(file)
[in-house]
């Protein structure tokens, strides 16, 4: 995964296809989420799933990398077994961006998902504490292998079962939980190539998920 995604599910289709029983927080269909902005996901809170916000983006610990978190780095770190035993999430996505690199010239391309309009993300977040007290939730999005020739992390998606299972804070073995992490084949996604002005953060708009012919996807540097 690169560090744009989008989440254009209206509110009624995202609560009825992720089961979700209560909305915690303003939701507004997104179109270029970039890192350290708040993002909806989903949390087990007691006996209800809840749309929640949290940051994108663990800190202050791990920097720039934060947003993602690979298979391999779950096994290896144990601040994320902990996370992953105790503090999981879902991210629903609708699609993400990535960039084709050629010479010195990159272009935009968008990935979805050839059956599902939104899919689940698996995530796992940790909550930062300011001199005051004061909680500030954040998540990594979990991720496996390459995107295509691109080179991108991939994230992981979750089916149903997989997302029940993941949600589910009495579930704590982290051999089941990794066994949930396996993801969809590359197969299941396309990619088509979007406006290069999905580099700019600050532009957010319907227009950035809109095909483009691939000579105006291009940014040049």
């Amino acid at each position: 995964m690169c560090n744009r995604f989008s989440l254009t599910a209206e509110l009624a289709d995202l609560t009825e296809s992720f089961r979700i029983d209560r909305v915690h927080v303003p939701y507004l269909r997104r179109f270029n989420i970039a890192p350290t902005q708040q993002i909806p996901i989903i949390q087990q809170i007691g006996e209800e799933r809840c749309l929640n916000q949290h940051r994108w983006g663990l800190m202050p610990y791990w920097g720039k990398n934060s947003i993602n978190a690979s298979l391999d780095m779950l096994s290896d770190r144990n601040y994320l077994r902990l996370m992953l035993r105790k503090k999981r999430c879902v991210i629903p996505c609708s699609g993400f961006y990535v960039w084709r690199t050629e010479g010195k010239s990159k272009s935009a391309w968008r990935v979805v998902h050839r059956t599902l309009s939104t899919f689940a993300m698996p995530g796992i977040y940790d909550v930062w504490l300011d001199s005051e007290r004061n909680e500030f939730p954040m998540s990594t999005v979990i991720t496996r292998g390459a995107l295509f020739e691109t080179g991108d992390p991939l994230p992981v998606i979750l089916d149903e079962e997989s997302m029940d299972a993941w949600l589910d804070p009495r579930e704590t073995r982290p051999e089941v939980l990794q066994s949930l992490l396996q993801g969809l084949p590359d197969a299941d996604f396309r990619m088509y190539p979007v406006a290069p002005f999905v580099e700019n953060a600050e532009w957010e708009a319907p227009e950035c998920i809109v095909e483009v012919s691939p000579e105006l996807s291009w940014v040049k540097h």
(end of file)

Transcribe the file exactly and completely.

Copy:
[in-house]
């Protein structure tokens, strides 16, 4: 995964296809989420799933990398077994961006998902504490292998079962939980190539998920 995604599910289709029983927080269909902005996901809170916000983006610990978190780095770190035993999430996505690199010239391309309009993300977040007290939730999005020739992390998606299972804070073995992490084949996604002005953060708009012919996807540097 690169560090744009989008989440254009209206509110009624995202609560009825992720089961979700209560909305915690303003939701507004997104179109270029970039890192350290708040993002909806989903949390087990007691006996209800809840749309929640949290940051994108663990800190202050791990920097720039934060947003993602690979298979391999779950096994290896144990601040994320902990996370992953105790503090999981879902991210629903609708699609993400990535960039084709050629010479010195990159272009935009968008990935979805050839059956599902939104899919689940698996995530796992940790909550930062300011001199005051004061909680500030954040998540990594979990991720496996390459995107295509691109080179991108991939994230992981979750089916149903997989997302029940993941949600589910009495579930704590982290051999089941990794066994949930396996993801969809590359197969299941396309990619088509979007406006290069999905580099700019600050532009957010319907227009950035809109095909483009691939000579105006291009940014040049």
């Amino acid at each position: 995964m690169c560090n744009r995604f989008s989440l254009t599910a209206e509110l009624a289709d995202l609560t009825e296809s992720f089961r979700i029983d209560r909305v915690h927080v303003p939701y507004l269909r997104r179109f270029n989420i970039a890192p350290t902005q708040q993002i909806p996901i989903i949390q087990q809170i007691g006996e209800e799933r809840c749309l929640n916000q949290h940051r994108w983006g663990l800190m202050p610990y791990w920097g720039k990398n934060s947003i993602n978190a690979s298979l391999d780095m779950l096994s290896d770190r144990n601040y994320l077994r902990l996370m992953l035993r105790k503090k999981r999430c879902v991210i629903p996505c609708s699609g993400f961006y990535v960039w084709r690199t050629e010479g010195k010239s990159k272009s935009a391309w968008r990935v979805v998902h050839r059956t599902l309009s939104t899919f689940a993300m698996p995530g796992i977040y940790d909550v930062w504490l300011d001199s005051e007290r004061n909680e500030f939730p954040m998540s990594t999005v979990i991720t496996r292998g390459a995107l295509f020739e691109t080179g991108d992390p991939l994230p992981v998606i979750l089916d149903e079962e997989s997302m029940d299972a993941w949600l589910d804070p009495r579930e704590t073995r982290p051999e089941v939980l990794q066994s949930l992490l396996q993801g969809l084949p590359d197969a299941d996604f396309r990619m088509y190539p979007v406006a290069p002005f999905v580099e700019n953060a600050e532009w957010e708009a319907p227009e950035c998920i809109v095909e483009v012919s691939p000579e105006l996807s291009w940014v040049k540097h």